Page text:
When the latch FF9 of the cycle counter CYL becomes high ("1") at the time c (shown in FIG. 4), the decoder DEC adds a decode value "1" to the clock stop detecting circuit CSK. The clock stop detection circuit CSK causes the clock stop signal m10 to become high ("1"). With the high ("1") state of the clock stop signal m10, the clock stop flip-flop FF1 is set again thereby turning off the gate G1. Thus, the gate G1 suppresses the supply of the clock signal m1 and thereby stops the supplies of the clock signals m3 and m5.

At the same time, the cycle counter CYL becomes "0" and stops. The counter FF3 becomes "5" and stops. The counter FF4 becomes "10" and stops.

With the above-described operation of the cycle counter, the operation of the unit can be stopped at a desired position so as to obtain the state of an occurrence of an error.

However, since the cycle counter CYL counts cycles of the basic period clock signal (20 ns), the count value of the counter FF4 of the under-test unit becomes always twice the count value of the counter FF3. Thus, when there is a need to stop the counter FF4 at an odd number, even with an attempt to stop the supply of the clock signals with the cycle counter CYL, the counter FF4 stops at an even number. When the value of the counter FF4 is an odd number, the supplies of the clock signals cannot be stopped. Instead, after receiving one pulse of the t/2 period clock (10 ns), the counter FF4 is stopped.

For example, now assume that when the value of the counter FF4 is "9", a parity error of the counter takes place. At a time d shown in FIG. 4, one more pulse is supplied, because the t/2 period clock signal m5 (10 ns) is not stopped. Thus, the counter FF4 becomes "10" and stops. In this case, it is not clearly determined whether or not the error took place at the counter value "9" or "10". Thus, in the conventional circuit, when an error takes place in a circuit which operates with a t/2 period clock, the cause of the error cannot be completely determined.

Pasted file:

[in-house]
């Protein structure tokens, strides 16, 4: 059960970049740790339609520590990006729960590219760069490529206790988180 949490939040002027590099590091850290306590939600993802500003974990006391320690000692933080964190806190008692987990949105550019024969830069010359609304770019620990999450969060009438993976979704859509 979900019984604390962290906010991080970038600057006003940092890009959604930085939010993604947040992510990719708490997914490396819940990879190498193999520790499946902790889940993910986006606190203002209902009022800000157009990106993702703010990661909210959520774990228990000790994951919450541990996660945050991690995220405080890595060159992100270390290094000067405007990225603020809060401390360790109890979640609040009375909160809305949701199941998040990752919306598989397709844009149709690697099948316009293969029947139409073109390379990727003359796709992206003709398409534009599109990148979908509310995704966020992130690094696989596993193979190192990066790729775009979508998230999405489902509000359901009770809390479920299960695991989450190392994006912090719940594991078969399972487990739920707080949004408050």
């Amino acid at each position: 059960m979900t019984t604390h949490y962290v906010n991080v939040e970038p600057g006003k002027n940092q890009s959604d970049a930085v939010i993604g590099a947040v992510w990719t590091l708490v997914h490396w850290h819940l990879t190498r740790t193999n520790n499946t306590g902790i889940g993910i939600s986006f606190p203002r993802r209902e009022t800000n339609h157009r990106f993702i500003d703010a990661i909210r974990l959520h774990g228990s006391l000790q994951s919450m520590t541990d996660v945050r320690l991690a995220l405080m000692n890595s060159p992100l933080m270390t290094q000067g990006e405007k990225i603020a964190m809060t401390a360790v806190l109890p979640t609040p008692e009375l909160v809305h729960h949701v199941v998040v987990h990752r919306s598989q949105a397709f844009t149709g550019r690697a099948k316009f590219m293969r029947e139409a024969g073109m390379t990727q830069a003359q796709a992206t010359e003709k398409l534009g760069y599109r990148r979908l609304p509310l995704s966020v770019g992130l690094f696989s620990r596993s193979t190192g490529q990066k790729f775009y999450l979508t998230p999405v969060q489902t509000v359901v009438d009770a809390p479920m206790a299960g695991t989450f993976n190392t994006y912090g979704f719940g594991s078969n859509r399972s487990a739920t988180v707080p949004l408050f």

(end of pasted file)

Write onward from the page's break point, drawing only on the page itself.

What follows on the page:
SUMMARY OF THE INVENTION

An object of the present invention is to provide a clock control apparatus for stopping a t/N period clock signal produced from a basic period clock at a desired count value of a cycle counter of an information processing unit having a plurality of clocks with different phases.

The present invention is a clock control apparatus having a basic period clock (t) and a plurality of clocks with different phases from the basic period clock by t/N period, for use with an information processing unit, the apparatus comprising a clock signal generating portion (1) for generating pulses of the basic period clock, a cycle counter (2) for counting the number of pulses of the basic period clock received from the clock signal generating portion (1) when a start command is received and for outputting a cycle counter clock stop signal when the number of pulses becomes a predetermined count value, a control portion (3) for outputting a basic enable period signal for controlling the basic period clock and a delay enable period signal for controlling the t/N period clocks by a flag and the cycle counter clock stop signal, the flag being assignable before the start command is received, a basic period clock enabling portion (4) for receiving pulses of the basic period clock and for outputting the pulses of the basic period clock for a period designated by the basic enable period signal, and a t/N delay period clock enabling portion (5) for generating pulses of the t/N period clocks and for outputting the pulses for a period designated by the delay enable period signal.